If it is, you are likely asking yourself who it is you truly need to hire.
You often have many needs, but you also have a limited payroll budget. The temptation is always to hire the most technically skilled person for the job, for the least amount of payroll. Getting the biggest bang for your buck sounds logical, but is it?
If you have started your hiring search by developing job descriptions that incorporate both hard skills and soft skills, you’re off to a good start. When those resumes start coming in for review, there are other things to consider. For example, are you looking for generalists or specialists? Do you want individuals with a small company background or big company background? How about experienced versus inexperienced? It depends in part on your business needs.
If your business operation has formalized processes and procedures, you will likely want to hire a specialist because they are likely to be focused on maintaining efficiency in their areas of expertise. If your business is more flexible than formalized, you might find that a generalist is a better hire because they can tackle almost any task with some degree of efficiency and effectiveness (Wasserman, 2012). Generalists bring a broader skill set that may help you get your business off the ground, but as your business grows the job requirements will likely become more specific, and you may find the need more specialists to support your day-to-day operations.
Related to the consideration of a generalist versus a specialist is the place at which the applicant’s prior experience has occurred. While some argue that those with a lot of experience in a small company are a better fit for a startup because they have been in the trenches and likely understand the challenges (Wasserman, 2012). Conversely, those who have a big company background can bring a wealth of knowledge about operational processes that might be beneficial to a startup (Wasserman). The experience that comes from each background can add value to a startup founder, but the big company versus small company experience is just one part of the equation.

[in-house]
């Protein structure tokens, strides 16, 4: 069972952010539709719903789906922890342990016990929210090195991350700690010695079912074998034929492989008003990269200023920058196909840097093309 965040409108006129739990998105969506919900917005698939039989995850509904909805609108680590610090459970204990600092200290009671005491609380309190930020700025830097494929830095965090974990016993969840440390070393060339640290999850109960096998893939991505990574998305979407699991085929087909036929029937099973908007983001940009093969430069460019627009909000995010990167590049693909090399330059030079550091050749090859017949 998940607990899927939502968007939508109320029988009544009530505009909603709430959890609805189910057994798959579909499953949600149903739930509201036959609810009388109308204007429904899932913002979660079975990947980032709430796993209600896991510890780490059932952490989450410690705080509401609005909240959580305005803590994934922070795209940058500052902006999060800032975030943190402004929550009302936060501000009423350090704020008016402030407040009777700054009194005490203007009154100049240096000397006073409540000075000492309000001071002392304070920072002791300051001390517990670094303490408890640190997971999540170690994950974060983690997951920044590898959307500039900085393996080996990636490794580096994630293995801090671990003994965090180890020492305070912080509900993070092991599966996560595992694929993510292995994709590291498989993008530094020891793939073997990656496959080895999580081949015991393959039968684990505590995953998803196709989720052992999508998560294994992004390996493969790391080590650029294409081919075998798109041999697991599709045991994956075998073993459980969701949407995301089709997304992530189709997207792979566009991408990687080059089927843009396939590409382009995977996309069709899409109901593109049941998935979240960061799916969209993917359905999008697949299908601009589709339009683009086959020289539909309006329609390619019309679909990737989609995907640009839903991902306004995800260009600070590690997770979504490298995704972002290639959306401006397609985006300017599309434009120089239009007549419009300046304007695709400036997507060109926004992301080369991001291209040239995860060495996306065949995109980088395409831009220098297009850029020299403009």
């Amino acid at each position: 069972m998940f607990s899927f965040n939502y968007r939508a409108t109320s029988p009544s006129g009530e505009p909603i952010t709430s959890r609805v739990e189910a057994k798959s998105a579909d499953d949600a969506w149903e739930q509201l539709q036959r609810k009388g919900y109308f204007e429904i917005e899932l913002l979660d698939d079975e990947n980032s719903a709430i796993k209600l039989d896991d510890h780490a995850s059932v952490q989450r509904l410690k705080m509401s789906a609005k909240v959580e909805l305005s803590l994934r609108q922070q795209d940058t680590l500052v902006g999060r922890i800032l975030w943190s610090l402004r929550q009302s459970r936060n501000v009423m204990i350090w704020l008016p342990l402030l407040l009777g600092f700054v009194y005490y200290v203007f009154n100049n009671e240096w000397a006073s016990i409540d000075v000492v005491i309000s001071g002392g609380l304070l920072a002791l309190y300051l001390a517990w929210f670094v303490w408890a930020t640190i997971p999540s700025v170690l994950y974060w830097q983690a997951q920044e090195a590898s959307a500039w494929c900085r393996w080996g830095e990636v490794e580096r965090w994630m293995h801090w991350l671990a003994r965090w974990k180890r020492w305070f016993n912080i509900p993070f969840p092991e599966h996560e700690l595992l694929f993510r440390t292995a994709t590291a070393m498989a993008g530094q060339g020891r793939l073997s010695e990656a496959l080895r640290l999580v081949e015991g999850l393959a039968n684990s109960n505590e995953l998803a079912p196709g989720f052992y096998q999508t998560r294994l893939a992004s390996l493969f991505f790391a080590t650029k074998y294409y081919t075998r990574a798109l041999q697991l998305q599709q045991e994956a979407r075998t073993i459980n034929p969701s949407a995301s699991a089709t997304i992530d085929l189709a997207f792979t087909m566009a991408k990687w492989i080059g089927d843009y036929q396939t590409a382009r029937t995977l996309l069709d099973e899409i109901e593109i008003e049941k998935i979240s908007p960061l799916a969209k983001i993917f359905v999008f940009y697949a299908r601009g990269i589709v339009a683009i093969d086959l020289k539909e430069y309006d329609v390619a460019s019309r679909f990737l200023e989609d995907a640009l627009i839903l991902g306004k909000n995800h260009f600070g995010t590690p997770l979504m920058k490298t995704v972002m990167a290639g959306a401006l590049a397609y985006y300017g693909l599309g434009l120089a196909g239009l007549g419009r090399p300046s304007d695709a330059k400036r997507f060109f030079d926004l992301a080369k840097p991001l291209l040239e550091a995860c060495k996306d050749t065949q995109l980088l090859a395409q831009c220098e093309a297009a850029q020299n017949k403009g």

Perhaps the most challenging question is experience versus inexperience (or limited experience). Some suggest that those with inexperience bring a passion for the job and the founder or manager can teach the specifics of the job. This allows the founder to hire someone with the necessary hard skills for the position, without committing significant payroll dollars that would otherwise be offered to a more experienced individual. An experienced individual, others suggest, often brings more overall skills, contacts, credibility, and perhaps stability; however, the downside is a bigger paycheck for that individual and the inability for you, the founder, to shape the company culture as well because those with experience have different expectations of the company (Wasserman, 2012). Experienced versus inexperienced hires may be one of your most significant considerations because of what these hires may bring, or may not bring, to your business. The benefit of each type of hire is not always apparent.
So, who do you hire? I can’t tell you.
Who you hire will depend on you’re your individual business needs. I can tell you this, though: Start by framing what you need this new hire to do. Then, ask yourself if you need someone who can be flexible and tackle many things or someone who has specific skills to get the job done. Next, consider the value of their background and the location of that experience (big versus small company) and, finally, develop a job description incorporating both hard skills and soft skills based on your prior decisions. And don’t hire someone like you.
I can also tell you that framing your hiring decision solely by available payroll capital is short-sighted. There are many ways to frame a compensation package, and it’s not always about that bi-weekly paycheck. Focus on the fit. Everything else will fall into place.
Who would I hire? For startups or small businesses, I tend to hire people who are curious, flexible, self-disciplined and comfortable with decision-making, have the basic hard skills necessary for the job, and have a high degree of comfort with ambiguity. In most cases, these individuals are experienced, have one specialty area (or an area where they have several years of progressive experience and responsibility), and a mix of large and small company employment. In my experience, these attributes result in the best staff for me because of my style and how I lead and manage businesses in startup mode. Keep in mind these attributes may not work for you because you and I lead and manage differently.
Wasserman, N. (2012). The Founders Dilemma. Princeton: Princeton University Press.
David Harkins is a business strategist, speaker, and teacher.
He is the founder and executive consultant at David Harkins Company. In his spare time, he writes hikes, explores, and creates art. Although, not necessarily in that order.
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